Ending the Unamerican Practice of Social Injustice in Disaster Relief
In 2020, disasters have amplified inequity and social injustice in the U.S. more than ever before. It’s time to change that.
By Jake Wood and Wes Moore
The lowlands along America’s Gulf Coast are water-soaked. So are the homes that cover it. Roofs ripped off by hurricane-force winds and crushed by falling trees pockmark the landscape. Already, mold has begun to crawl through the walls of homes here, even in those that were tarped over after Hurricane Laura made landfall and never completely dried. Even now, as the next round of storms bear down, many homes remain open to the elements.
These would be the homes of the elderly, the poor, and the people of color. They go to sleep hoping another storm doesn’t arrive or that the wind doesn’t drive rain through the gaping hole in that nearby wall. They live waiting for electricity to be returned; for the water to run again; for the other shoe to drop. They are among those most at risk of the coronavirus pandemic. And of being forgotten. They are our nation’s most vulnerable and, tragically, our system is designed — wittingly or unwittingly — to keep them there.
Over the past 10 years working in disaster relief and battling poverty in the U.S., we have repeatedly seen that it is the poor and communities of color who most often find themselves in disasters’ paths and who suffer the consequences of those disasters most severely. For the poor, this is due to America’s longstanding apathy toward the have-nots. For minority Americans, it’s due in part to decades of systemic racism. These racist policies, some on the books for over a century, have pushed Black Americans to build in disaster-prone areas like flood plains and robbed those same communities of critical infrastructure investment that would make them more resilient.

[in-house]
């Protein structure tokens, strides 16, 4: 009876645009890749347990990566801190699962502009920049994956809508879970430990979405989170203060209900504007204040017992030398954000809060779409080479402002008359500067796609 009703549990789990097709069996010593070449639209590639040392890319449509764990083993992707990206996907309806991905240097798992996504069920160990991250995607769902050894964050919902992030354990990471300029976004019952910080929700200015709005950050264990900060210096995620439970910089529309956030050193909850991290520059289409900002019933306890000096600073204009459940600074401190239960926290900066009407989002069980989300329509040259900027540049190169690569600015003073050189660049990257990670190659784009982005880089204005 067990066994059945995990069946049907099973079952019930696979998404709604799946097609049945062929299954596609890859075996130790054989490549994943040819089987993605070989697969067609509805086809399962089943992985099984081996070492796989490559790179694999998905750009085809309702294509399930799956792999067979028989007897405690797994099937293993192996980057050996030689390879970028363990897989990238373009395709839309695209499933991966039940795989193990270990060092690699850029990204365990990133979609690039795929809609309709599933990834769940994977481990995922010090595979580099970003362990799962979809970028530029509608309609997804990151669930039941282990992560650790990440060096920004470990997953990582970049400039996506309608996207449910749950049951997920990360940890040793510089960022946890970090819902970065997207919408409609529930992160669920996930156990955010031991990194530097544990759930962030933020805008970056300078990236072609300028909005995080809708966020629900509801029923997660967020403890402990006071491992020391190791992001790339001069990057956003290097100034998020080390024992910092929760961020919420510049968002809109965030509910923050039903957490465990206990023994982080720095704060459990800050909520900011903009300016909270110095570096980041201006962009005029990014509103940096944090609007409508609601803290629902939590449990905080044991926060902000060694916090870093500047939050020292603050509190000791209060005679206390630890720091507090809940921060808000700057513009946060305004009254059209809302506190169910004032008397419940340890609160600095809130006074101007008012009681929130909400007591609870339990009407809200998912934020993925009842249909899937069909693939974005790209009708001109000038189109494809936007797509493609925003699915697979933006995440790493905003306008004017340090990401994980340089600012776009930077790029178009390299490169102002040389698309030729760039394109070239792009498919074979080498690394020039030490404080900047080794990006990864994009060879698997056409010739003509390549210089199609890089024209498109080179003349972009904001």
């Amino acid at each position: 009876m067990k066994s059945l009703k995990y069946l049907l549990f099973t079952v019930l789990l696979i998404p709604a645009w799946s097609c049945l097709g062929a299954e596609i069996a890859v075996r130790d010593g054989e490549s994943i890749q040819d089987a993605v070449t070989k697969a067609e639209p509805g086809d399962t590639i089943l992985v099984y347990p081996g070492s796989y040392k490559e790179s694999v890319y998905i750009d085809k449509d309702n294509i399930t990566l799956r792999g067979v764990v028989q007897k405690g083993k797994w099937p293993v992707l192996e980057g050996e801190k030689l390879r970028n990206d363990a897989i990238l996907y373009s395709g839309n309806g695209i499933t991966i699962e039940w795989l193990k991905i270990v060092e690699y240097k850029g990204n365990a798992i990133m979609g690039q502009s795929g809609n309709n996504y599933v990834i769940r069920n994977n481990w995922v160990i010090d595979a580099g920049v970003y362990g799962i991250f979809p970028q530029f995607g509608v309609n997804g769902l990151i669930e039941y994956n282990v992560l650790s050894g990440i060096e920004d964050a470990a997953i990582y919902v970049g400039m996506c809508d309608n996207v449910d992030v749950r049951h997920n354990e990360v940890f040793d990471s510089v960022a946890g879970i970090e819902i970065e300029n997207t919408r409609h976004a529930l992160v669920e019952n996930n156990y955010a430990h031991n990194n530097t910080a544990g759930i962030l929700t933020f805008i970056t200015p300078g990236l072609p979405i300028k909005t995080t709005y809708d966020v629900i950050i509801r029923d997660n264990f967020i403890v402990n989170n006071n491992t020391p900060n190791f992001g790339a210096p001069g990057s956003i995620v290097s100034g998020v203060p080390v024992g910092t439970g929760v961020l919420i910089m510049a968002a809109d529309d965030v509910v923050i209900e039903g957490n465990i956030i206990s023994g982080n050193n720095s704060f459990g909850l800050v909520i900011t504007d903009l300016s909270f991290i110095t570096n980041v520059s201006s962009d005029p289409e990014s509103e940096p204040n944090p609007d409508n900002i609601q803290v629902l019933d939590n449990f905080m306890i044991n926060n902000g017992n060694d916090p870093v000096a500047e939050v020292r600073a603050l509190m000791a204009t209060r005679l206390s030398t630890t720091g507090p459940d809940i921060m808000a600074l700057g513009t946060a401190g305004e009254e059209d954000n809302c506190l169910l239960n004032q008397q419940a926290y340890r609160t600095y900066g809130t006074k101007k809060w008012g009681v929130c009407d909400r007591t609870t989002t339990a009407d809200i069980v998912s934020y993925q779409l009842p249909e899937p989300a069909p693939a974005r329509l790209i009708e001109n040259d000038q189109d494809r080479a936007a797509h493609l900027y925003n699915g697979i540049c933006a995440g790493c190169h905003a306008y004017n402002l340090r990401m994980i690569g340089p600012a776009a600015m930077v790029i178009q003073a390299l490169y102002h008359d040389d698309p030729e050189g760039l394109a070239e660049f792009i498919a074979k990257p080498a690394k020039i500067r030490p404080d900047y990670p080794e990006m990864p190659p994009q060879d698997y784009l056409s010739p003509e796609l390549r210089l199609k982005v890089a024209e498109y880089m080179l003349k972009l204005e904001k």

As a result, Americans of lower socioeconomic stature are highly likely to be living in homes that offer less protection from disasters and in neighborhoods more vulnerable to them. Even FEMA knows this. In its 2018 report to Congress on National Flood Insurance Program affordability, FEMA acknowledged that inside of Special Flood Hazard Areas about 26% of households with an NFIP policy, and 51% of households without the insurance policy, are low income.
Economic inequality and racial justice are rightfully the topics du jour but understand this: disaster justice is social justice. The increasing frequency and cost of disasters is disproportionately impacting our poor and minority communities; and each time a tornado, flood, or fire impacts one of them it winds back the clock on decades of work spent clawing their way toward the middle class.
Disaster Sympathy Favors the Wealthy — and the Insured
Look at any disaster in the days after it makes the headlines and one thing becomes obvious early on: The larger the number, the bigger the headline. Category 4 and Category 5 hurricanes are attention-grabbing. Cosmopolitan cities with a large population in a disaster’s path? Bound to make the evening news. And disasters with big price tags? That kind of news sticks for weeks and months to come.